The Limiting Factor: You

Aug 22, 2013 | Personal Branding

“The speed of the leader determines the rate of the pack.” Wayne Lukas

Companies have predictable revenue plateaus: $1 million, $5 million, $10 million, $25 million, $50 million, and so on. Each plateau can be a major hurdle to cross, and often companies get stuck at key points along the way.

The ability to crack through the revenue plateaus is directly tied to the business owner.

In 2007 my family hired ProfitPATH to lead our business through our strategic planning and succession planning process. During one of the sessions Jim Stewart, the founder of ProfitPATH, shared an insight that’s stuck with me all these years, “A company’s ability to grow is directly linked to the business owner’s ability to grow and change.”

Growth is a process of change

The revenue plateaus are significant, because the strategies and people that got you to the current level won’t get you to the next.

You’ve got to implement the business model and infrastructure of the next level before you can get to it. For example a company stuck at $5 million in revenue must implement the business model, infrastructure and processes of a $10 million business in their category first.

A company’s growth pops once they implement the infrastructure and systems of the next plateau.

The odds are against growth

As much as we can discuss the tactics of growing through the revenue plateaus, the odds are not in your favor for achieving the next plateau.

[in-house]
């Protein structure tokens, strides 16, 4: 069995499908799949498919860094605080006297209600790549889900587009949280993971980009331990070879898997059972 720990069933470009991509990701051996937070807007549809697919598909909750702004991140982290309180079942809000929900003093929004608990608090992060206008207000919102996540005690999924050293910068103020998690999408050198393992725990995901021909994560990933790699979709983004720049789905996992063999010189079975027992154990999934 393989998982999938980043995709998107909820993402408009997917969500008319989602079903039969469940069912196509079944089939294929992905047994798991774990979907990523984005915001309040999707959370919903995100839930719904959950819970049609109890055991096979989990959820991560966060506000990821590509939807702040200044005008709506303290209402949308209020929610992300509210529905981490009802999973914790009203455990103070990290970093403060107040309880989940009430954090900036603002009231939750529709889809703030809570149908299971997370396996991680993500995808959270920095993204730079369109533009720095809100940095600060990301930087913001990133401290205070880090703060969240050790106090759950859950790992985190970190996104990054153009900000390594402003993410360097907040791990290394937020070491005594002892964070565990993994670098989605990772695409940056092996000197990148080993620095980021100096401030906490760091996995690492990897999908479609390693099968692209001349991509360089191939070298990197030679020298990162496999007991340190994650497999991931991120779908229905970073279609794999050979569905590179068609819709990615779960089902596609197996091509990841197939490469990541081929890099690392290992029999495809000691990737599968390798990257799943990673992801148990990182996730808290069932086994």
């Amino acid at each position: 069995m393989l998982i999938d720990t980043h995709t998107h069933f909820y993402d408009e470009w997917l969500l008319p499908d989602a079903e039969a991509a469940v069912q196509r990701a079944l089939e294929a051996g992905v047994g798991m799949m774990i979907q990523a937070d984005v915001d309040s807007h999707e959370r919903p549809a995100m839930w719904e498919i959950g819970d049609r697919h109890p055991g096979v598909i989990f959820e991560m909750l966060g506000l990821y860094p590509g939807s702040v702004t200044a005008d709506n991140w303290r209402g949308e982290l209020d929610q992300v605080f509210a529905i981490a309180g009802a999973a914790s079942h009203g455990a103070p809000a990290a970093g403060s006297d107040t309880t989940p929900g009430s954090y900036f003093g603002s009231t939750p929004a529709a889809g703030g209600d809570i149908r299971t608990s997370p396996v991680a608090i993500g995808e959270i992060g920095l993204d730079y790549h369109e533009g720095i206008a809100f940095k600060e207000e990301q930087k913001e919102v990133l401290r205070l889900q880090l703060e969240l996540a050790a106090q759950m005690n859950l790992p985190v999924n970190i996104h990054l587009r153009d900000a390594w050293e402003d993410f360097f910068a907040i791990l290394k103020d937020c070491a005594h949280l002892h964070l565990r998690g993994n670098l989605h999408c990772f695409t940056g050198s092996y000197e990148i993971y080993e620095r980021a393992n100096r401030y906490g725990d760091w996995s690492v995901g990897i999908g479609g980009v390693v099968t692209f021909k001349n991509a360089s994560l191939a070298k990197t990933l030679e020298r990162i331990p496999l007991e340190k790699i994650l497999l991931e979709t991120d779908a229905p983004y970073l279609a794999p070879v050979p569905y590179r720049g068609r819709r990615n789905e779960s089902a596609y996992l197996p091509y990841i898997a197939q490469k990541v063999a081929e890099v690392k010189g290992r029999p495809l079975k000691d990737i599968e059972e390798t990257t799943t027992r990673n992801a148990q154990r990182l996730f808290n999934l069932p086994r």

The statistics clearly demonstrate how tough it is to grow a company. According to US Census data there are 5.9 million businesses in the United States, but less than 0.3% of them grow to 500 or more employees.

The majority of companies have less than $1 million in revenue and less than 10 people:

  • 78% – firms with 1 to 9 employees
  • 11% – firms with 10 to 19 employees
  • 9% – firms with 20 to 99 employees
  • 1.5% – firms with 100 to 499 employees
  • 0.3% – firms with 500+ employees

Working on you AND the business

The larger a business gets the more complex it becomes. When a company has less than $10 million in revenue the business owner can keep tabs on pretty much everything that’s happening. But as a business crosses the $10 million threshold the owner can’t keep everything in her head.

Growth requires delegation, systems and trust.

Clay Mathile, founder of Iams Pet Foods, describes in his book, Run Your Business, Don’t Let It Run You, “You need to let go instead of holding on so tightly … If you don’t bring on expert employees and begin delegating responsibility, you will prevent your business from growing to its full potential.”

He goes onto explain, “This is a big shift, a shift in how you think of your role as the business owner and leader, as well as how you think of the roles of your employees and customers, vendors, distributors and others.”

And it is the shift from doer to leader that Jim Stewart was talking about. Growth is dependent on the owner’s ability to make these shifts.

Growth is a choice, not a requirement

Growth is a choice. What size of business do you want? What kind of company do you want to lead? What do you want from your business?

If growing to the next revenue plateau fits with your goals, the tools and resources are available to get you there. The question is are you prepared to change as well?

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Jeremy Miller

Top 30 Brand Guru

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